Often photographs are kept in frames, albums or scrapbooks for long periods of time. Popular in the 1970’s and 1980’s are photo albums with sticky or magnetic pages. These albums can be very detrimental to photographs as the chemicals in the adhesive can interact with the image layer and cause it to discolour or stain. The image layer may also stick to adhesives on the album and peel off when you attempt to remove photos. Archival quality albums where photos slide in and out of the page are the best option for long term preservation. When framing photographs make sure there is a gap between the glass and the image layer, for example use matte board for framing works of art, so the image layer doesn’t stick to the glass. When scrapbooking tape or other adhesives are not recommended for use directly on photographic prints, consider investing in self-adhesive photo corners to hold photographs in place. These can be purchased at most craft supply stores. When shopping for photograph display and storage supplies look for features like acid-freearchival quality, or inert, these supplies may be a bit more expensive but they will help your photos last for many generations to appreciate. For further information on identifying and caring for historic photographs visit the Graphics Atlas, created by the Image Permanence Institute.[/vc_column_text][/vc_column][/vc_row][vc_row][vc_column][vc_column_text]


Extreme fluctuations in temperature can be very detrimental to your heritage artifacts. There are a few key concepts to remember when considering the best temperature at which to store your heritage artifacts.

The most beneficial environment is a cool, dry place with a stable temperature of 18-22°C. Avoid rapid changes in temperature as this is very stressful for objects, especially those made of organic material. Temperature is related to moisture in the air, and as temperature changes moisture content in the air changes. Most organic material, for example wood, textiles and paper artifacts readily take on and release moisture from the air and will shrink and expand with changing temperature which can result in cracks, tears, and general weakness. When the air is hot it can encourage objects to dry out. Keeping special objects away from heat vents and radiators as well as out of direct light sources, which is a heat source, will reduce drying out in those organic objects that are sensitive to temperature changes. Heat also encourages chemical reactions to occur at a higher pace. Therefore keeping an object at a cool, stable temperature will reduce chemical degradation such as corrosion on metals and deterioration of plastics. If objects become too cold they can freeze which causes them to become extremely brittle and sensitive to even the lightest touch.

Being mindful of the temperature at which you store your heritage artifacts can prolong their life and your enjoyment of them.[/vc_column_text][/vc_column][/vc_row][vc_row][vc_column][vc_column_text]


Here at the Maple Ridge Museum and Archives we are often asked by visitors and community members how to best care for a treasured textile item. Christening gowns, wedding dresses, table cloths, carpets, and doilies and other textiles are often found in personal collections. Historic textiles are made from a variety of materials for example plant-based fibers such as cotton and linen, or animal-based fibers, such as silk and wool. Increasingly man-made fibers such as rayon and polyesters are found in historic textiles. Each type of material has particular needs and degradation risks.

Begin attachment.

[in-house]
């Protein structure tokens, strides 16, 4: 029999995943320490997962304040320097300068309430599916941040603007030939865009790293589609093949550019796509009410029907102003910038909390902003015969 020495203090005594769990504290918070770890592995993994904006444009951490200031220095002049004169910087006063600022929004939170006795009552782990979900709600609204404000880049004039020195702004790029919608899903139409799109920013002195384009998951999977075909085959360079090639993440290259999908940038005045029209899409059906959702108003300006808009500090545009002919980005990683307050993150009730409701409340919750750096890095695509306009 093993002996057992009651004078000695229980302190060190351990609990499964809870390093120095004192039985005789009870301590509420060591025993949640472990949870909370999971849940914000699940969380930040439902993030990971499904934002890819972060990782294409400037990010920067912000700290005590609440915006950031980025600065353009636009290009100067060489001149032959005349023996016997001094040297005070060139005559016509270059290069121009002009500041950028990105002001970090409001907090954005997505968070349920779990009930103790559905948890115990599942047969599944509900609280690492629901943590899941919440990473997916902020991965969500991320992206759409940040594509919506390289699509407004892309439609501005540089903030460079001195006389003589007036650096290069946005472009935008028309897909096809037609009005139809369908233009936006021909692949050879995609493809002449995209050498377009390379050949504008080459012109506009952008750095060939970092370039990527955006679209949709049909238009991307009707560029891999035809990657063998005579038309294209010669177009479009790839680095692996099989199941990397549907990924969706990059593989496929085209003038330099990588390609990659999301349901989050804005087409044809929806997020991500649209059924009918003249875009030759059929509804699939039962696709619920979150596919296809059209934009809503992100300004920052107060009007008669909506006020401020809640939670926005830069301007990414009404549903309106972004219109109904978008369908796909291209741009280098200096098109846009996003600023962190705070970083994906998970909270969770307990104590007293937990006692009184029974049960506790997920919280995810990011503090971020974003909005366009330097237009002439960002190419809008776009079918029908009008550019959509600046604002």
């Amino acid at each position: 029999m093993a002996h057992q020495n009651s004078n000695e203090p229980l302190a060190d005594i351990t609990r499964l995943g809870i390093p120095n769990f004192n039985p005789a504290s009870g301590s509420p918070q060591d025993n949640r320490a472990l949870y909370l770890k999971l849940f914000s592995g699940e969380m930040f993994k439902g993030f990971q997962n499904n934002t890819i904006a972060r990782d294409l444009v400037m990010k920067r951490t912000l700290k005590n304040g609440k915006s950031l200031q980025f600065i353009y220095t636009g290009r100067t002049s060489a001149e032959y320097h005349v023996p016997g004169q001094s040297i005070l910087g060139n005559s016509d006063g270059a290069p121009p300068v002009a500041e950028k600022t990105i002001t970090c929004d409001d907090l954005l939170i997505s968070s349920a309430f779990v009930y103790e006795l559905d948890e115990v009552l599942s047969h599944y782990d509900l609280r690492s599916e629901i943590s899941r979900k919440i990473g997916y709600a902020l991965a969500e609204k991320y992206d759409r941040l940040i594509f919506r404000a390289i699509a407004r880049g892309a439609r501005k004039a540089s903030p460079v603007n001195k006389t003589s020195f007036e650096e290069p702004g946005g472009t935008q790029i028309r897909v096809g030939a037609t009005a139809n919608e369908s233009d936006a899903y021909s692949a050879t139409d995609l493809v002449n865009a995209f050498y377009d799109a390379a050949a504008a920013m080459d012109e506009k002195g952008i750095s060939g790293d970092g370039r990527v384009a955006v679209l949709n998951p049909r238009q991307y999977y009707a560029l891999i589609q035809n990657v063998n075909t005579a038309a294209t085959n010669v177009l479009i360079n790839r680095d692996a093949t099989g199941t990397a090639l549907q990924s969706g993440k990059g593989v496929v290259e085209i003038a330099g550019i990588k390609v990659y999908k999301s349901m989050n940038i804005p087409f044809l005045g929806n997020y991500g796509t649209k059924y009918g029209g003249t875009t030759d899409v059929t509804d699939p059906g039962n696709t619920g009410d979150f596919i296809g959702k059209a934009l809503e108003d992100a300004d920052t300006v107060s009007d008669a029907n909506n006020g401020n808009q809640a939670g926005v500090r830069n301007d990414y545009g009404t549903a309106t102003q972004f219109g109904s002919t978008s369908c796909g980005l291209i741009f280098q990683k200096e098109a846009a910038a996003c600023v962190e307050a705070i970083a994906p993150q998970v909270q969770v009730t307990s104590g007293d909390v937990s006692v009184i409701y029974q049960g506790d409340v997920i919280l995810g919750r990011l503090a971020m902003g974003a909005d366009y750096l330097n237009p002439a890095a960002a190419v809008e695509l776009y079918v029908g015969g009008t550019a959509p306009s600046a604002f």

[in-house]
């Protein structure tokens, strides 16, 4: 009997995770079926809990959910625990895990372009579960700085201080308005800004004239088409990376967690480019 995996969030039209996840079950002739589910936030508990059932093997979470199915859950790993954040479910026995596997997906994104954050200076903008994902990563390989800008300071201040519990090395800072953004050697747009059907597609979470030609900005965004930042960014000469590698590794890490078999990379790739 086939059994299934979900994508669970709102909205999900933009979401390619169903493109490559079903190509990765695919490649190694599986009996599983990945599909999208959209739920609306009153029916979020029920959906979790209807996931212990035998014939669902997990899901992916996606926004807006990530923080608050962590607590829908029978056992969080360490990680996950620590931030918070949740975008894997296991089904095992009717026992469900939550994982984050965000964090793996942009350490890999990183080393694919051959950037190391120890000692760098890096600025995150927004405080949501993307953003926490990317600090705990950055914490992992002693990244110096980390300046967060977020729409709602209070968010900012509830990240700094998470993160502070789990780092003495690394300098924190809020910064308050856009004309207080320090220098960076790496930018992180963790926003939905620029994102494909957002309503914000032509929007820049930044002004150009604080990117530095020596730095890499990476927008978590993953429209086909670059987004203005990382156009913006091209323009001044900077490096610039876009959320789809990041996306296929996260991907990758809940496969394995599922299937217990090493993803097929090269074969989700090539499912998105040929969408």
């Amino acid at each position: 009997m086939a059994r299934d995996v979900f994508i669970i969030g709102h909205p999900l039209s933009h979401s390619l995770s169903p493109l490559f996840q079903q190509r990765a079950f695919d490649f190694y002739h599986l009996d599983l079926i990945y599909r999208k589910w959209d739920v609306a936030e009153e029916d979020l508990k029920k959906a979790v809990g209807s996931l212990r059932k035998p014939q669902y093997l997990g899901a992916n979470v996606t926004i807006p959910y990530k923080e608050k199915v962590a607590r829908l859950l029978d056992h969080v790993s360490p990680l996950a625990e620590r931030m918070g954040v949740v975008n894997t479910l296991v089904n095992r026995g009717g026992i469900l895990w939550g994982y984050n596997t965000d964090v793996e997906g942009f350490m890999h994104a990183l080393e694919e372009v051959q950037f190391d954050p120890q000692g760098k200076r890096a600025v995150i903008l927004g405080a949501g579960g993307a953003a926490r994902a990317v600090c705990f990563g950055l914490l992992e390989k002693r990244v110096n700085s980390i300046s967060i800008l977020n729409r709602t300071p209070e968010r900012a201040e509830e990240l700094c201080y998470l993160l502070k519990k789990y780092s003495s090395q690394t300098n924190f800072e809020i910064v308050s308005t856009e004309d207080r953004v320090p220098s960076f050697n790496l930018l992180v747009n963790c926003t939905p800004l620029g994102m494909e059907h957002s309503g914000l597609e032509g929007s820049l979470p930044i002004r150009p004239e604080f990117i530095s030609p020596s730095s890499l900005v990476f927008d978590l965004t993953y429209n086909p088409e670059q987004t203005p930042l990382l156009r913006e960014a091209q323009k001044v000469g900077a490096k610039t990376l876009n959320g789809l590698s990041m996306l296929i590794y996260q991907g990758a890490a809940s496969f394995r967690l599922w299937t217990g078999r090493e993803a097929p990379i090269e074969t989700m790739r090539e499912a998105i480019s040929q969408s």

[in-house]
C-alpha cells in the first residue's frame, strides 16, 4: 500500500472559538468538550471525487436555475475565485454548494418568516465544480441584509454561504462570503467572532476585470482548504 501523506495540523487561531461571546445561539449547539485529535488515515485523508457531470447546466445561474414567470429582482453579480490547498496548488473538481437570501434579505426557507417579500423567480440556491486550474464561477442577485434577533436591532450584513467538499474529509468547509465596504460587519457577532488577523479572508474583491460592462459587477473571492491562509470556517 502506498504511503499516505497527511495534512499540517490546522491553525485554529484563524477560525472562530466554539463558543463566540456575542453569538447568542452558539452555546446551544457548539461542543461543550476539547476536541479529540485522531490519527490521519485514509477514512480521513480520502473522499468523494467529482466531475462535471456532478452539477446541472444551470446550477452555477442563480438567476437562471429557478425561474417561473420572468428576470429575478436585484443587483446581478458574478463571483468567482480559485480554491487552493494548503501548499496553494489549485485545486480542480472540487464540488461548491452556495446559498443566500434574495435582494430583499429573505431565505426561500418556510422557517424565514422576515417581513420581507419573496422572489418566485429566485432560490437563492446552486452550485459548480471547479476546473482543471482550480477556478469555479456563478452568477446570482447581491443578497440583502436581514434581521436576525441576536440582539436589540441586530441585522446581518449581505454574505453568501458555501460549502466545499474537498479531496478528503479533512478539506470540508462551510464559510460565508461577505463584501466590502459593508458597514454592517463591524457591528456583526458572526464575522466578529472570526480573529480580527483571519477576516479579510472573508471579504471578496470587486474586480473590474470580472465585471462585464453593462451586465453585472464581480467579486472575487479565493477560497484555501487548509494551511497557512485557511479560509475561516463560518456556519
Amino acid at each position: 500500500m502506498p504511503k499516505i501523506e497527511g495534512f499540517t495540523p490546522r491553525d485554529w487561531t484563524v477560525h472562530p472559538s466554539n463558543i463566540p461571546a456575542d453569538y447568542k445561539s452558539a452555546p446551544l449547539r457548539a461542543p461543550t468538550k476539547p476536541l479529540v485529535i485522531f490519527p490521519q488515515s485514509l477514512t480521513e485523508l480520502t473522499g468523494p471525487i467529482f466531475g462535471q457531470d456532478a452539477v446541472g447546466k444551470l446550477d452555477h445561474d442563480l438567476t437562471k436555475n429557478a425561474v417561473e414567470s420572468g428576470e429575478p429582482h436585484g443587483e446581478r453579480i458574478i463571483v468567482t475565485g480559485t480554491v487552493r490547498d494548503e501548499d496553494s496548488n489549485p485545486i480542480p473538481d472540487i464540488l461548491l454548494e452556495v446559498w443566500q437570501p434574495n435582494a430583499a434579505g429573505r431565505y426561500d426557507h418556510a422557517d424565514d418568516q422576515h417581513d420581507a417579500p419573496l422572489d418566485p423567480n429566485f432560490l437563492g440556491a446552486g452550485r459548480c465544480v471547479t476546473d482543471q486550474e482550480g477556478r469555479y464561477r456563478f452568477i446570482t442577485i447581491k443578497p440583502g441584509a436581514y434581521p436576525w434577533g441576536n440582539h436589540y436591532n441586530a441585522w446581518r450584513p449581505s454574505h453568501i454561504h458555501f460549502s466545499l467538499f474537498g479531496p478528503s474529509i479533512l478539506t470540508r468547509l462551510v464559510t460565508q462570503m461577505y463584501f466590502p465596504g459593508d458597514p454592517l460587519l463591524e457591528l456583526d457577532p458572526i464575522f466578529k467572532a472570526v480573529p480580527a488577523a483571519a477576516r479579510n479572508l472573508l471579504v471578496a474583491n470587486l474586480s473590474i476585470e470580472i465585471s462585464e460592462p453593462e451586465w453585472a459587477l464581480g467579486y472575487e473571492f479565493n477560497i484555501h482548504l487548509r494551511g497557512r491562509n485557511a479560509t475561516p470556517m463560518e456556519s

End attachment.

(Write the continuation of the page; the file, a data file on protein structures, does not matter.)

One of the most important things you can do for your textile is to keep it clean. Dust and dirt attract pests and can cause staining and disfigurement over time. A soft natural bristle brush can be used to gently sweep surface dirt and dust off the outer layers. A domestic vacuum can be an effective tool for cleaning textiles. Ensure that it is set on the lowest suction level and cover the nozzle with a netted fabric (stockings, for example), securing it with an elastic band to catch any debris. Hover the nozzle one to two inches above the textile and use a brush to direct dirt and dust into the vacuum. Storing your textile in a covered box will serve the double purpose of reducing dust accumulation as well as light damage, which can result in fading.

The above method is only effective on loose surface dirt, not on ingrained stains caused by rust, fat, oil, and grease. These stains can be very difficult to remove, and may be permanent. Reduce the risk of staining by removing all pins, keeping food products away from historic textiles, and storing the textiles in a covered box or bag. Old stains are particularly stubborn as they have had time to oxidize, meaning they have combined with oxygen in the air overtime to set and become very insoluble. Oxidized stains tend to be yellow or brown and will not be effectively removed with simple washing techniques.

It is very risky to consider washing a coloured textile without consulting a professional as many dyes are soluble in water and will run, potentially disfiguring the whole textile. Also, textiles often have metal or leather attachments, which should never come into contact with water. Historic textiles should never be put through a washing machine. Dry cleaning can be an acceptable method of cleaning your historic textile, but only if it is in very good condition. Contact your local drycleaner for further information.

If implemented properly, these simple tips will keep your historic textile looking great for the years to come.[/vc_column_text][/vc_column][/vc_row]